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Cool and warm gas in nearby galaxies

Submitter: Erwin de Blok
Description: Young stars produce a lot of energy and heat the gas that surrounds them. We can see this in galaxies as an increase in the velocity dispersion (random motions) in the gas (observed as neutral hydrogen with radio telescopes). However, for stars to form the gas must be cool enough for gravity to overcome these random motions so that it can collapse. For stars to form we therefore need gas with a low velocity dispersion.

We can see these effects directly in radio observations of the gas in galaxies. The colour picture shows an image of the neutral hydrogen (in cyan) of dwarf galaxy Holmberg II that was observed with the Very Large Array in the US as part of the THINGS survey. The purple shows the locations of young stars in this galaxy using ultra-violet data obtained with the GALEX space observatory.

By summing together many of the neutral hydrogen spectra in these radio data, we can obtain a very high signal-to-noise spectrum that shows the amount of gas with respect to the local rotation velocity. This spectrum is shown in red in the top-left panel. The profile can be decomposed into two components, one narrow, low-velocity dispersion component (dotted profile, representing cool gas) and one broad, high-velocity dispersion component (dashed profile, representing warm gas). In the bottom part of that panel the difference between the component fits and the data is shown. It is clear that two components are a good representation of the data.

We can measure the profiles at many radii in this galaxy, and determine the velocity dispersion of the total profile, as well as the broad and narrow components. These dispersion values are shown in the bottom-left panel. The total profile is shown as gray squares, the broad component as filled circles and the narrow component as open diamonds. Both the narrow and broad dispersions are lower in the outer parts of the galaxy, probably due to the smaller input from (for example) young stars (the colour picture shows very few young stars in the outer parts).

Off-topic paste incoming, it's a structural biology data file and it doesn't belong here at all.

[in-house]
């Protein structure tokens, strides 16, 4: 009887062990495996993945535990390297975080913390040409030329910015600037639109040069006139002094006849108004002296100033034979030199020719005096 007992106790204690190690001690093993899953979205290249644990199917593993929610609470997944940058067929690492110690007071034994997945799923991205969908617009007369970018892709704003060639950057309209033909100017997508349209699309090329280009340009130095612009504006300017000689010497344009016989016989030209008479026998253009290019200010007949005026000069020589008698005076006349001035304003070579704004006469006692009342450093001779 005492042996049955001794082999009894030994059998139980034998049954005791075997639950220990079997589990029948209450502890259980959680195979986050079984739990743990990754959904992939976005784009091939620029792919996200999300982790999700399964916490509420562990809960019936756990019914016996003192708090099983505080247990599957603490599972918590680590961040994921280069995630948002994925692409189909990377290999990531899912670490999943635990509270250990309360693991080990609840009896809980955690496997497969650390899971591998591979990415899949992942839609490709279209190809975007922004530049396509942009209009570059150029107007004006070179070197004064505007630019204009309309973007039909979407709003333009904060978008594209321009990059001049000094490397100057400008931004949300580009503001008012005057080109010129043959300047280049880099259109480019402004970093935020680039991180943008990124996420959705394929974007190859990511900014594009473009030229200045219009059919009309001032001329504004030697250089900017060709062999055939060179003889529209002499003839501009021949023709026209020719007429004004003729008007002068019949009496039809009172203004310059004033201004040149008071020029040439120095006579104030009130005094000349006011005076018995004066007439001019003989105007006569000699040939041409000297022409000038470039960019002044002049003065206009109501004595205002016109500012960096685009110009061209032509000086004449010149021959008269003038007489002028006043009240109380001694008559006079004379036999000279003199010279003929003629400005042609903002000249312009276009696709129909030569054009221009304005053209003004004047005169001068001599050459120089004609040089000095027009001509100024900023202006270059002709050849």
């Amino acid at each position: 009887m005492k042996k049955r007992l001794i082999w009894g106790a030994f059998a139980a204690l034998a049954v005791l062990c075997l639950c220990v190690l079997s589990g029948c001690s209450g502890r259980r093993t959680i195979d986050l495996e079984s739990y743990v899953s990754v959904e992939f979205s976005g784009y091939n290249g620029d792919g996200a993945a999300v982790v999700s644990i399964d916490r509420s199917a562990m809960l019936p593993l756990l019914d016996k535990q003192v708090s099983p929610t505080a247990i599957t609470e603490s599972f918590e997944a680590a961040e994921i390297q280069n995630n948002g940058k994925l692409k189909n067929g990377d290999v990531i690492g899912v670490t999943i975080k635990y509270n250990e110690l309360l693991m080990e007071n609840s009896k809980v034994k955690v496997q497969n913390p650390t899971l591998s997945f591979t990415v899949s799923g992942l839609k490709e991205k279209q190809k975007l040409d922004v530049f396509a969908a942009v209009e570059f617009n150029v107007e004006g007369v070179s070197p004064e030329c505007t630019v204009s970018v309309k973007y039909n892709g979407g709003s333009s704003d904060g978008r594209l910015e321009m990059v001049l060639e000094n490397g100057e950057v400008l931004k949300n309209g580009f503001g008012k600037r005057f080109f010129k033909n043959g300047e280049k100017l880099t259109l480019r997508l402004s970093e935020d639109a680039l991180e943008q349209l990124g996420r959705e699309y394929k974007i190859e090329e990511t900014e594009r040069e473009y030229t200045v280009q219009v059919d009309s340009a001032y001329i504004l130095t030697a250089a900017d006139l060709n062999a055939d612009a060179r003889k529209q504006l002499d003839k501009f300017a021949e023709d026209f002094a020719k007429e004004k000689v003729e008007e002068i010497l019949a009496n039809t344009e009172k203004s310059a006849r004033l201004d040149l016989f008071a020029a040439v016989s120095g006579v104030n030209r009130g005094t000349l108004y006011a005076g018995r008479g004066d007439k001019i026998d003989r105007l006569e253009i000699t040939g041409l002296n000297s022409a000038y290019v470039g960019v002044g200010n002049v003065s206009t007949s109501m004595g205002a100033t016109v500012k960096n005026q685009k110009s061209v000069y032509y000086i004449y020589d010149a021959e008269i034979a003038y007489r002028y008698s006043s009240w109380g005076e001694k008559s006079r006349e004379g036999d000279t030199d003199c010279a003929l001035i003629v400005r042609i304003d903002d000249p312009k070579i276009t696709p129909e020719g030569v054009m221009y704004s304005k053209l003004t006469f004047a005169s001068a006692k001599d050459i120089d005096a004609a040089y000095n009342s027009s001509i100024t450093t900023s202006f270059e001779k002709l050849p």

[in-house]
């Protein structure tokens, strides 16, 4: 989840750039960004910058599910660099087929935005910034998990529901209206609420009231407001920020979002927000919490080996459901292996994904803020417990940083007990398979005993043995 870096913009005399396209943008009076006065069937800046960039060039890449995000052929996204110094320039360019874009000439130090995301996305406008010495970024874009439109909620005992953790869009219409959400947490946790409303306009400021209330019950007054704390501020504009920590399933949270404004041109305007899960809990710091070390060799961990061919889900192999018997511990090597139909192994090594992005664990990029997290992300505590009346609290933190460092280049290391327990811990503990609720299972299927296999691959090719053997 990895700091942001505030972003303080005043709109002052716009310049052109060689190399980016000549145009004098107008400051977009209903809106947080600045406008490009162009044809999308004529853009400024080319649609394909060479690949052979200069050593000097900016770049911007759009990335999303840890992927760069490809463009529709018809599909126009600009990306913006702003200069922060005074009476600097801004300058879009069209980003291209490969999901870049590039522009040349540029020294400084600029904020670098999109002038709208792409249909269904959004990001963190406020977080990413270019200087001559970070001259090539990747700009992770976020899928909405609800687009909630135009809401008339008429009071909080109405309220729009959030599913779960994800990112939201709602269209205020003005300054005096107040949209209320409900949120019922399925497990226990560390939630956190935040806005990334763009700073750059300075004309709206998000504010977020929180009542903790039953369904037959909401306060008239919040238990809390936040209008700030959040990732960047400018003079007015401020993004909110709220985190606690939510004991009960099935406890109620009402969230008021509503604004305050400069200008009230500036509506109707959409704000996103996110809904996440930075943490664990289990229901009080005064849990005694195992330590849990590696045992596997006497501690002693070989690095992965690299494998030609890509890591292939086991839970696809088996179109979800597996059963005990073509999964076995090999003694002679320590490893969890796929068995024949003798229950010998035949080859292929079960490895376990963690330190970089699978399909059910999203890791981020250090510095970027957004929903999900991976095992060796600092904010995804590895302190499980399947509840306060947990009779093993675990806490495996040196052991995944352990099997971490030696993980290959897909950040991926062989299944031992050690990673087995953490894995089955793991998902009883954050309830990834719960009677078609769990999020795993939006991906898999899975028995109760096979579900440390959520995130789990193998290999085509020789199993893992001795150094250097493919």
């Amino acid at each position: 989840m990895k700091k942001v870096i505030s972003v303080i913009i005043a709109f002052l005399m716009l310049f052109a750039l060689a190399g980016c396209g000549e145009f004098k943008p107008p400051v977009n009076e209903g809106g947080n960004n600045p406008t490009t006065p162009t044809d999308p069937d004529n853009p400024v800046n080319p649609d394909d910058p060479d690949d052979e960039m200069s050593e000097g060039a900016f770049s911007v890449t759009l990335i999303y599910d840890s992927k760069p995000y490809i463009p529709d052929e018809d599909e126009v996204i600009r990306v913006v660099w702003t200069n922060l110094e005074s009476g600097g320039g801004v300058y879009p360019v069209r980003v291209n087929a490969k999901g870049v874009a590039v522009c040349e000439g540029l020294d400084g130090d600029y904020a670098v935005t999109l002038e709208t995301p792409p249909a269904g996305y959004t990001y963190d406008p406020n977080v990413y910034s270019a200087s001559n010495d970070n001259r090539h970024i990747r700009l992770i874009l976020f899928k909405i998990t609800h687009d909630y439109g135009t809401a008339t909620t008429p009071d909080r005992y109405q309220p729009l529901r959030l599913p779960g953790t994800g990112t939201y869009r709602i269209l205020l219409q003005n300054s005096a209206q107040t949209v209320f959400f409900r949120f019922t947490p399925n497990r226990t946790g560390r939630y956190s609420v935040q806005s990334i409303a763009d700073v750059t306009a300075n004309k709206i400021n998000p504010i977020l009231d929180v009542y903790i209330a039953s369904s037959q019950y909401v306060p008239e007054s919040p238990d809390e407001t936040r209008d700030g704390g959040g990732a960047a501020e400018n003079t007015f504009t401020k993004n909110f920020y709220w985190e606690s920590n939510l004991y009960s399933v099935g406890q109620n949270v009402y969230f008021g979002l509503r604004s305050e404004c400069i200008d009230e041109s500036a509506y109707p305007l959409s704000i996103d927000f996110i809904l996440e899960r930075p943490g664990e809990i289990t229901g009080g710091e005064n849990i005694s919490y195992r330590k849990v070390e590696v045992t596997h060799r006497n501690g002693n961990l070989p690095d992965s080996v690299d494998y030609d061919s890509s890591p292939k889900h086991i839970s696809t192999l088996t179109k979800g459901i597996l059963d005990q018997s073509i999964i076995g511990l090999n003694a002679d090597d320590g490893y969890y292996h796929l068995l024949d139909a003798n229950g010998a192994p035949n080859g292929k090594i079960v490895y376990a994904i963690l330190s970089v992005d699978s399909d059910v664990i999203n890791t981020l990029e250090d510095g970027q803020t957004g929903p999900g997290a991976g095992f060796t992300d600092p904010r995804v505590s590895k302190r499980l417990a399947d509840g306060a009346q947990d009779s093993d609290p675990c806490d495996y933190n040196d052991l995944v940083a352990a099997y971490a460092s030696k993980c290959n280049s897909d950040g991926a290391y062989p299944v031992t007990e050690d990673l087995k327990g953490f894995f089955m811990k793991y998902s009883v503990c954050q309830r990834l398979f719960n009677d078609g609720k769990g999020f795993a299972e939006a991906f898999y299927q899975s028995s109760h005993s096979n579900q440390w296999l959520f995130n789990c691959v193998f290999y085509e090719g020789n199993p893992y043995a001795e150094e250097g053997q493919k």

The total dispersion remains constant as a function of radius though. This is due to the changing balance between the amounts of cool and warm gas from the inner to the outer parts of a galaxy. In the inner parts the amount of cool gas is much higher, so the low-velocity dispersion gas keeps the total velocity dispersion low. In the outer parts there is very little cool gas, so the total velocity dispersion is dominated by that of the warm gas. The fact that the balance is such that the total dispersion remains approximately constant is an important boundary condition for theories of star formation.

This work was done by (then) PhD student Roger Ianjamasimanana from South Africa, with (amongst others) ASTRON scientists Erwin de Blok and George Heald. This work was recently published in the Astronomical Journal (AJ, 150, 47) and can also be found at http://arxiv.org/abs/1506.04156

Copyright: Erwin de Blok
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